The Iron Ministry, a seductive and engrossing ride on China’s passenger rails filmed by J.P. Sniadecki between 2011 and 2013, continues the SFIFF’s recent practice of selecting a documentary from the wide-awake giant. Because no single film can capture the country’s breadth, we accept this gently probing movie, like its predecessors, as an intriguing snapshot. A work of observation with no grand ambition, thesis or message, pushed along by its Cantonese-fluent filmmaker’s perceptive eye and direct interview style, The Iron Ministry (Apr. 24 at the Sundance Cinemas Kabuki and Apr. 25 at the Pacific Film Archive in Berkeley, with the filmmaker present, and May 4 at the Kabuki) is the rare, refreshing doc that honors its subjects and its audience. From rural folk schlepping heavy baskets of citrus to market to young professionals openly discussing what would induce them to leave China, Sniadecki depicts a society rapidly transforming from the past into the future.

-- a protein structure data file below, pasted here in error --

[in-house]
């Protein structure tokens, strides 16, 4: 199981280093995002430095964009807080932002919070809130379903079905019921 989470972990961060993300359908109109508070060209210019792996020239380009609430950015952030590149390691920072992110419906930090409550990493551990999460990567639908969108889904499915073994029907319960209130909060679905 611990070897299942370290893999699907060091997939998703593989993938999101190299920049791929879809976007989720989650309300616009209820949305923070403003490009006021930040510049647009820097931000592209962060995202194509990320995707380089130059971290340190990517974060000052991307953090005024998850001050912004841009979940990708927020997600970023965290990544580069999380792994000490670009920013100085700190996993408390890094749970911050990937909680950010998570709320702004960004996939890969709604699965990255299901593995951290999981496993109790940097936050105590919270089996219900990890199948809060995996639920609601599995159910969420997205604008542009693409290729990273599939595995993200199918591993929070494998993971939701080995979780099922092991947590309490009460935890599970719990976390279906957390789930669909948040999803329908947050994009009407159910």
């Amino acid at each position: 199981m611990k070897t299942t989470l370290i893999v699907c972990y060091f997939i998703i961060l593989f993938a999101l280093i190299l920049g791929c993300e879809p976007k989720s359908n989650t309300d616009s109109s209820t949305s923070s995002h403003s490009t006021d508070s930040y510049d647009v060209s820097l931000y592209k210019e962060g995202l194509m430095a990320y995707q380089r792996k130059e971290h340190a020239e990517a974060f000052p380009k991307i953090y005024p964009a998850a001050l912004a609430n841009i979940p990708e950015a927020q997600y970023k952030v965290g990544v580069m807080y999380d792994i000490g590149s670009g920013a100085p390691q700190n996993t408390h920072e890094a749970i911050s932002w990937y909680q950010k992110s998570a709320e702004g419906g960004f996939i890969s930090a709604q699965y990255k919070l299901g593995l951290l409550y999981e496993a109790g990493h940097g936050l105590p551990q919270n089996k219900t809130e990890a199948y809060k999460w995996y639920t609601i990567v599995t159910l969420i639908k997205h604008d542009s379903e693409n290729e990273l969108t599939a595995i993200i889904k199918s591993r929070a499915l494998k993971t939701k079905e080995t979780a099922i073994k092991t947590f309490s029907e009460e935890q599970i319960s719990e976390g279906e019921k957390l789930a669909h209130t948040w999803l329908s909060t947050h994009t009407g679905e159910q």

The surefire way for a doc about displaced refugees or government-persecuted groups to tap our sympathy is by emphasizing the plight of the victims. Sudanese war correspondent and filmmaker Hajooj Kuka flips the formula in Beats of the Antonov (Apr. 25 and May 2 at the Kabuki and May 4 at the Pacific Film Archive in Berkeley, all with the filmmaker expected to attend) by emphasizing the pride with which Blue Nile and Nuba Mountain people practice their culture. Kuka’s emphasis on his subjects’ celebration of their identity under difficult circumstances -- such as being bombed from the air -- undercuts the audience’s impulse toward pity, and immeasurably enriches his social-issue exposé. After treating us to a feast of music and dance in the first half of his film, Kuka does rely a bit too heavily on talking-head interviews with a few Sudanese cultural experts. We’ll forgive that minor transgression in an otherwise invaluable glimpse at Africans who never appear on our television screens.